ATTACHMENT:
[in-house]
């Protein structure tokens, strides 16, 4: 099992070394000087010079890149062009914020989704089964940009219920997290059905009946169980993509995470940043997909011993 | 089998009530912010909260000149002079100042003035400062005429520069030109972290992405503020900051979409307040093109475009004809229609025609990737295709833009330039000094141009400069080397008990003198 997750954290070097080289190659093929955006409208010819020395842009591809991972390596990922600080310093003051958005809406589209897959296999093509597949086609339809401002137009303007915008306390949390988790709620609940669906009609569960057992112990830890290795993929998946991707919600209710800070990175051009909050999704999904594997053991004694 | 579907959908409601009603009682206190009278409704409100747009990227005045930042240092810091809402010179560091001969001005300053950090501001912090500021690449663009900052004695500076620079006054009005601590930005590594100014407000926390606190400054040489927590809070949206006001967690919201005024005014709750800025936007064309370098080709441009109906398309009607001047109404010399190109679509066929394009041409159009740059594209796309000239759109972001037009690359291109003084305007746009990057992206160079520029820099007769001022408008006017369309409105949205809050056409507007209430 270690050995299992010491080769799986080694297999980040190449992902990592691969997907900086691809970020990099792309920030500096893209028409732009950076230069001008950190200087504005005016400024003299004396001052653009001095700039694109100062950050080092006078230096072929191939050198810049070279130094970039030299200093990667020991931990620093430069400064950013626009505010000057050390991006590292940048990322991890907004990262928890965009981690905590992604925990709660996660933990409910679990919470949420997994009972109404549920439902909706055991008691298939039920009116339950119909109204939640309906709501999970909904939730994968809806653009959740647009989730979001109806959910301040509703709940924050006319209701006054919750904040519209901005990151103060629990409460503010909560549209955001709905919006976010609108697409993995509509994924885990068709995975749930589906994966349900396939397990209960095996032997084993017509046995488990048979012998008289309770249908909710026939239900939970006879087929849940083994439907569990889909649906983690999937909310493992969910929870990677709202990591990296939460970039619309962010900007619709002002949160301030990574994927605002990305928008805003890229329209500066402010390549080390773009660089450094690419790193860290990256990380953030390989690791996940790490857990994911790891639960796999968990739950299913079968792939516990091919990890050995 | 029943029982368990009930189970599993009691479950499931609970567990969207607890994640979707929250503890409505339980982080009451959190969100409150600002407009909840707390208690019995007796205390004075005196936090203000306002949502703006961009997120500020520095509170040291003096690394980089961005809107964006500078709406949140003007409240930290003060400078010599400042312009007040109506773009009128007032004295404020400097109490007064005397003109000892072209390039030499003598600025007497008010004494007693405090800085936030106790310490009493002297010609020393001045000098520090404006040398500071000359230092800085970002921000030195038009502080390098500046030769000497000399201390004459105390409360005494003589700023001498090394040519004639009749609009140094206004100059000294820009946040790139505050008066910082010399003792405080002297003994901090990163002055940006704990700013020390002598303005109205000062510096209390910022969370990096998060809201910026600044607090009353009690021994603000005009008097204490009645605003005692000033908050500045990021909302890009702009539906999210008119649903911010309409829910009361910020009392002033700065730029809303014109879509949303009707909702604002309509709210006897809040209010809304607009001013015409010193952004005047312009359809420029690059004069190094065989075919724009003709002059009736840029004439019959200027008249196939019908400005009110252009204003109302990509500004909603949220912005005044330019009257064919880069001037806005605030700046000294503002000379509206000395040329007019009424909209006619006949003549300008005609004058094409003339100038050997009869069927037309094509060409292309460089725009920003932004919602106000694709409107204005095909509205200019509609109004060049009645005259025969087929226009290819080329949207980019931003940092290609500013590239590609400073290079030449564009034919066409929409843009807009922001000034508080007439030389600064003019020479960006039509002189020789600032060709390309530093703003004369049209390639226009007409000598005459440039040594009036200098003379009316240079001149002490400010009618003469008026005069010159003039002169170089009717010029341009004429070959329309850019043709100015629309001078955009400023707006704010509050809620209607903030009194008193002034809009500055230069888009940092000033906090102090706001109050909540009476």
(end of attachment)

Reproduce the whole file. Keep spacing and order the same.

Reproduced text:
[in-house]
């Protein structure tokens, strides 16, 4: 099992070394000087010079890149062009914020989704089964940009219920997290059905009946169980993509995470940043997909011993 | 089998009530912010909260000149002079100042003035400062005429520069030109972290992405503020900051979409307040093109475009004809229609025609990737295709833009330039000094141009400069080397008990003198 997750954290070097080289190659093929955006409208010819020395842009591809991972390596990922600080310093003051958005809406589209897959296999093509597949086609339809401002137009303007915008306390949390988790709620609940669906009609569960057992112990830890290795993929998946991707919600209710800070990175051009909050999704999904594997053991004694 | 579907959908409601009603009682206190009278409704409100747009990227005045930042240092810091809402010179560091001969001005300053950090501001912090500021690449663009900052004695500076620079006054009005601590930005590594100014407000926390606190400054040489927590809070949206006001967690919201005024005014709750800025936007064309370098080709441009109906398309009607001047109404010399190109679509066929394009041409159009740059594209796309000239759109972001037009690359291109003084305007746009990057992206160079520029820099007769001022408008006017369309409105949205809050056409507007209430 270690050995299992010491080769799986080694297999980040190449992902990592691969997907900086691809970020990099792309920030500096893209028409732009950076230069001008950190200087504005005016400024003299004396001052653009001095700039694109100062950050080092006078230096072929191939050198810049070279130094970039030299200093990667020991931990620093430069400064950013626009505010000057050390991006590292940048990322991890907004990262928890965009981690905590992604925990709660996660933990409910679990919470949420997994009972109404549920439902909706055991008691298939039920009116339950119909109204939640309906709501999970909904939730994968809806653009959740647009989730979001109806959910301040509703709940924050006319209701006054919750904040519209901005990151103060629990409460503010909560549209955001709905919006976010609108697409993995509509994924885990068709995975749930589906994966349900396939397990209960095996032997084993017509046995488990048979012998008289309770249908909710026939239900939970006879087929849940083994439907569990889909649906983690999937909310493992969910929870990677709202990591990296939460970039619309962010900007619709002002949160301030990574994927605002990305928008805003890229329209500066402010390549080390773009660089450094690419790193860290990256990380953030390989690791996940790490857990994911790891639960796999968990739950299913079968792939516990091919990890050995 | 029943029982368990009930189970599993009691479950499931609970567990969207607890994640979707929250503890409505339980982080009451959190969100409150600002407009909840707390208690019995007796205390004075005196936090203000306002949502703006961009997120500020520095509170040291003096690394980089961005809107964006500078709406949140003007409240930290003060400078010599400042312009007040109506773009009128007032004295404020400097109490007064005397003109000892072209390039030499003598600025007497008010004494007693405090800085936030106790310490009493002297010609020393001045000098520090404006040398500071000359230092800085970002921000030195038009502080390098500046030769000497000399201390004459105390409360005494003589700023001498090394040519004639009749609009140094206004100059000294820009946040790139505050008066910082010399003792405080002297003994901090990163002055940006704990700013020390002598303005109205000062510096209390910022969370990096998060809201910026600044607090009353009690021994603000005009008097204490009645605003005692000033908050500045990021909302890009702009539906999210008119649903911010309409829910009361910020009392002033700065730029809303014109879509949303009707909702604002309509709210006897809040209010809304607009001013015409010193952004005047312009359809420029690059004069190094065989075919724009003709002059009736840029004439019959200027008249196939019908400005009110252009204003109302990509500004909603949220912005005044330019009257064919880069001037806005605030700046000294503002000379509206000395040329007019009424909209006619006949003549300008005609004058094409003339100038050997009869069927037309094509060409292309460089725009920003932004919602106000694709409107204005095909509205200019509609109004060049009645005259025969087929226009290819080329949207980019931003940092290609500013590239590609400073290079030449564009034919066409929409843009807009922001000034508080007439030389600064003019020479960006039509002189020789600032060709390309530093703003004369049209390639226009007409000598005459440039040594009036200098003379009316240079001149002490400010009618003469008026005069010159003039002169170089009717010029341009004429070959329309850019043709100015629309001078955009400023707006704010509050809620209607903030009194008193002034809009500055230069888009940092000033906090102090706001109050909540009476």